Forfeiture Law Debate
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Since 1970, the federal drug laws have allowed the government to seize property that is used in drug crimes or that is the profit of drug crimes. When the government takes ownership of this seized property, it is called forfeiture. On their face, these laws make sense. People who own and use property like airplanes and ships to smuggle drugs to the U.S. deserve to have them taken away.
Imagine that federal law enforcement officials had the right to seize your property your home, your car, your business and you hadn't even been convicted of a crime. Currently asset forfeiture is used by federal law enforcement officials as a dream way to fill their coffers by seizing assets allegedly used in a crime. But asset forfeiture has become a nightmare for many Americans who have been accused of a crime but have not been proven guilty. In many cases, even when the accused citizens are found innocent, they face an expensive struggle with government bureaucrats to recover their property. Many times they are unsuccessful in ever recovering their property.
In Washington D.C., James Hoyle's 72- year -old mother's home was seized by FBI agents and DC police officers when her nephew Mark, who was staying there overnight, was suspected and later charged with drug dealing. More than 15 FBI agents, armed with what appeared to be automatic weapons, placed Mark under arrest and began searching the house. After handcuffing Ms. Hoyle, they took all of her televisions, VCRs, family photos, personal papers, and an automobile. It took twelve police officers to tear the built-in television set out of the wall. One of the police officers was caught on camera saying: "How do you like your new house?" The warrant was based on an informant's claim that he made a drug deal with Mark on the front porch years earlier. Testimony of James Hoyle before Subcommittee on Legislation and National Security of the House Comm. On Government Operations, Sept. 30, 1992.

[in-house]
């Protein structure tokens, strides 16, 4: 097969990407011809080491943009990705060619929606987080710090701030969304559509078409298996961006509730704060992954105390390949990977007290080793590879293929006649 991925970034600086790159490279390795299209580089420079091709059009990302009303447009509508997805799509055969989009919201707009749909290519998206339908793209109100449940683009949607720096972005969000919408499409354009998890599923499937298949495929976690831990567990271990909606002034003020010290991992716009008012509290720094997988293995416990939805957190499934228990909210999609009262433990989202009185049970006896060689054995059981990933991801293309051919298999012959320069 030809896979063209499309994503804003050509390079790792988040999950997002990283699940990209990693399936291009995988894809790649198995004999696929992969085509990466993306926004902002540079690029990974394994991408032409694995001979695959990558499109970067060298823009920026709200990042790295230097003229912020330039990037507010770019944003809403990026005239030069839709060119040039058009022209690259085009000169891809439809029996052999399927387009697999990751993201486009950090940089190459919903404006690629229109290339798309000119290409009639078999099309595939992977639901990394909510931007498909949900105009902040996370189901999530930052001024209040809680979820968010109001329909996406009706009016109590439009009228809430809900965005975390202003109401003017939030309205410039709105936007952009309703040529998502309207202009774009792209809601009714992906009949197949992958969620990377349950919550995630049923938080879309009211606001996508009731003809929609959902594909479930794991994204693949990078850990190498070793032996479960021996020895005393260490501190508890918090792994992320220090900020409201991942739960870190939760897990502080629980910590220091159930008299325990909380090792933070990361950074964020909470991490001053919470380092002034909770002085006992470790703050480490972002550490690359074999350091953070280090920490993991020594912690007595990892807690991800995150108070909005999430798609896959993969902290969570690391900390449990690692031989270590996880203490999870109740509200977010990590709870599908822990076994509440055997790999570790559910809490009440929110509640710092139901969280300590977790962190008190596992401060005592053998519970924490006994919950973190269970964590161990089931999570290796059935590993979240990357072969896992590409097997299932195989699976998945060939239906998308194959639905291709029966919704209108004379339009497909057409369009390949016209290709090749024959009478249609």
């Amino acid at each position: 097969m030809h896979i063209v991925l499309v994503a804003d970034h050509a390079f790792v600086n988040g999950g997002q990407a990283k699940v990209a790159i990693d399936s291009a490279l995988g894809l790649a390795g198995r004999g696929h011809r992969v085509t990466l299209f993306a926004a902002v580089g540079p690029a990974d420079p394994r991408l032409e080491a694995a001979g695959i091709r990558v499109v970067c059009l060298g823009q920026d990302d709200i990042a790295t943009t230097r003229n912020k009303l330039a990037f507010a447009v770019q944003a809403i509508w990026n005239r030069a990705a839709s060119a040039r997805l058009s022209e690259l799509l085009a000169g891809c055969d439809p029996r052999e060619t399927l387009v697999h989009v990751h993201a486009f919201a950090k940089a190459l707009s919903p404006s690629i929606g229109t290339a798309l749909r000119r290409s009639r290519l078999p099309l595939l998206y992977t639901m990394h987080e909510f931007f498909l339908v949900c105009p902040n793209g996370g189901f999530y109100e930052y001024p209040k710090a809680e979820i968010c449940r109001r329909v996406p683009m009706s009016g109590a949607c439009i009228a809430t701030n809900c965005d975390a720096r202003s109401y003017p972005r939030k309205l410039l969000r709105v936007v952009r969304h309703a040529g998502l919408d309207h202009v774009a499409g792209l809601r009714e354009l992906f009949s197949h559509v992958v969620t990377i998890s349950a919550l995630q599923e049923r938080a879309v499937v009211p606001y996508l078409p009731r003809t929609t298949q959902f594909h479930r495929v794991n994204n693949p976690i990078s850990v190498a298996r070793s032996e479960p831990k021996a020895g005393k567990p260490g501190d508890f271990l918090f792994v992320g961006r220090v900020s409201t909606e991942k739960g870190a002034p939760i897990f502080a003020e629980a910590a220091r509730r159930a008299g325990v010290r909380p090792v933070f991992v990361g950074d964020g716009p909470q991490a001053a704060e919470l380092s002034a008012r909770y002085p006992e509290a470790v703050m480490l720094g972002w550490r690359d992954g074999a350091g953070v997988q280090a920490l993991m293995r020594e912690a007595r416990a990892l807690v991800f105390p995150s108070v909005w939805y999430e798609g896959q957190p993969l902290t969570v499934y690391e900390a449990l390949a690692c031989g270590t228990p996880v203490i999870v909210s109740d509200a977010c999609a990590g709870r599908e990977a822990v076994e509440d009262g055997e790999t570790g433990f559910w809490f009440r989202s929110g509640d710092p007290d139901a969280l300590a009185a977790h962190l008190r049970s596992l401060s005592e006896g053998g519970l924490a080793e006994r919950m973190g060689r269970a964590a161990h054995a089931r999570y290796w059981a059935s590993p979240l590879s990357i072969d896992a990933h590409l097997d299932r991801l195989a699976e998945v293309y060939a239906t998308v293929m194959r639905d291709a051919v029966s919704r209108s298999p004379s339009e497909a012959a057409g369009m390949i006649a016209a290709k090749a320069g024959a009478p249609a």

HENRY HYDE introduced the Civil Asset Forfeiture Reform Act of 1999 with 25 co-sponsors including my Judiciary Committee colleagues John Conyers, Bob Barr and Barney Frank. The bill proposes eight common-sense reforms that will bring a modicum of sanity to our federal civil forfeiture laws:
The bill requires that if a property owner challenges a seizure, the federal government to prove by clear and convincing evidence that property is subject to forfeiture.
The bill allows judges to order property released pending final disposition of forfeiture cases if continued possession by the government would cause the property owners substantial hardship.
The bill allows judges to appoint counsel for indigents in civil forfeiture proceedings.
The bill eliminates the requirement that a property owner file a 10% cost bond to challenge the seizure of property.
The bill provides a uniform innocent owner defense for all federal civil forfeitures.
The bill allows a property owner to sue the government for the destruction of seized property while in the government’s possession.
The bill increases the time period a property owner has to challenge a civil forfeiture.
The bill awards interest to a property owner who is successful in winning money back.
Civil forfeiture statutes can have a place in law enforcement, provided that they are not abused and they provide a minimum level of protection for property owners. I believe my bill will curtail abuse and establish adequate protections. It will make civil asset forfeiture statutes worthy of our constitution and our system of justice. The Senate has yet to act on this legislation. Contact your Senators and urge them to consider and support the Civil Asset Forfeiture Reform Act of 1999!